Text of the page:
1974: Mikhail Baryshnikov defects from the Soviet Union
In his first interview following his defection, Baryshnikov says his decision was an artistic, not a political, choice. He told John Fraser, the Globe and Mail's dance critic, that he wanted the freedom to dance with some of the best ballet companies in the West.
• The Soviet government responded calmly to Baryshnikov's defection. The ballet company was allowed to continue its tour. To Baryshnikov's relief, his family in back in the Soviet Union did not suffer repercussions.
• Soon after his defection, Baryshnikov applied for and was granted political asylum in the United States. Baryshnikov became an American citizen on July 3, 1986.
• Baryshnikov became the principal dancer with the American Ballet Theatre from 1974 to 1979 and with the New York City Ballet from 1979 to 1980.
• In 1979, he established Baryshnikov Dance Foundation, a non-profit organization to foster the arts, in particular experimental works, as well as encourage collaboration. In 1990, he co-founded the White Oak Project, a modern dance company.
• Baryshnikov has also found success as an actor. He received an Oscar nomination for his first film role in The Turning Point in 1977. He played a womanizing ballet dancer named Yuri. He starred in the 1985 film White Nights and the 1987 film Dancers. He played Carrie Bradshaw's boyfriend, Aleksandr Petrovsky, in the last season (2003-2004) of popular TV series Sex and the City.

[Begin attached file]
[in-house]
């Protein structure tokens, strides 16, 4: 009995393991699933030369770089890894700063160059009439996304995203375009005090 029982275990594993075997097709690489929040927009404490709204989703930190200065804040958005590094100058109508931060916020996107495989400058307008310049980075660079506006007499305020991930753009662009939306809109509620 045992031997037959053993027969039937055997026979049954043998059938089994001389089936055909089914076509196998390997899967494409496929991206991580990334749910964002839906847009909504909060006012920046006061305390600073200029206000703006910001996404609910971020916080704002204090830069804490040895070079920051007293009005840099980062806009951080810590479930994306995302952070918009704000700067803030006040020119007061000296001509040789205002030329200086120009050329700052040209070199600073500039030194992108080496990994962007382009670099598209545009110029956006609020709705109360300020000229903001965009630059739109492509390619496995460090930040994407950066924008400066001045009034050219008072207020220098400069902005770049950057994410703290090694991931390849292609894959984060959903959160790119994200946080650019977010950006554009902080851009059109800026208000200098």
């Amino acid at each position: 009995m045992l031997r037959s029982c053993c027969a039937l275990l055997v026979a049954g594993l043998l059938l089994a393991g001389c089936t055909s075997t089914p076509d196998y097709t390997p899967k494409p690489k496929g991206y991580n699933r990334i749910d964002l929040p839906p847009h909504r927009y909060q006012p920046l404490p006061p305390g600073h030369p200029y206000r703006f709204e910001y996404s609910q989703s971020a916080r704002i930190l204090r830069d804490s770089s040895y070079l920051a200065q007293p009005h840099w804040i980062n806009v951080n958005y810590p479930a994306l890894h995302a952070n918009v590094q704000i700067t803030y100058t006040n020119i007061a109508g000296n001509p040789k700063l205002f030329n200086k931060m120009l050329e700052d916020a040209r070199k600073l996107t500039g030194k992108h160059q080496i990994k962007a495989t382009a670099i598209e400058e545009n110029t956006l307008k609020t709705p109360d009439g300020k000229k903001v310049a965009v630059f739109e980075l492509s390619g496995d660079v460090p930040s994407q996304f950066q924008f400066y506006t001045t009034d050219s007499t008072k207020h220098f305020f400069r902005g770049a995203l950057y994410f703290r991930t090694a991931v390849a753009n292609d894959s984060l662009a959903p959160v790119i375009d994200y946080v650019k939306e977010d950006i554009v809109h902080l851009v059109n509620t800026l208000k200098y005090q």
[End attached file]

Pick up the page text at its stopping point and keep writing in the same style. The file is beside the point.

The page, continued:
• Since 2004, he has been busy with the Baryshnikov Arts Center in New York. BAC is an international centre aimed at nurturing artistic experimentation.
Also on June 29:
• 1926: Arthur Meighen is appointed Prime Minister following the King-Byng controversy (where Governor General Lord Byng refused Prime Minister Mackenzie King's request to dissolve Parliament and call an election.) Meighen led the country until Sept. 25.
• 1930: Pope Pius XI canonizes Jean de Brébeuf and seven other Jesuit martyrs of the 1600s; the first North American saints.
• 1993: The Hospital Auxiliary of the Kitchener-Waterloo Hospital in Ontario fills the world's largest bowl of strawberries. The bowl contains 2,370 kilograms of strawberries.
Program: CBC Television News
Broadcast Date: June 30, 1974
Guest(s): David Haber, Dina Makarova
Reporter: Tim Knight
Last updated: November 4, 2014
Page consulted on November 4, 2014
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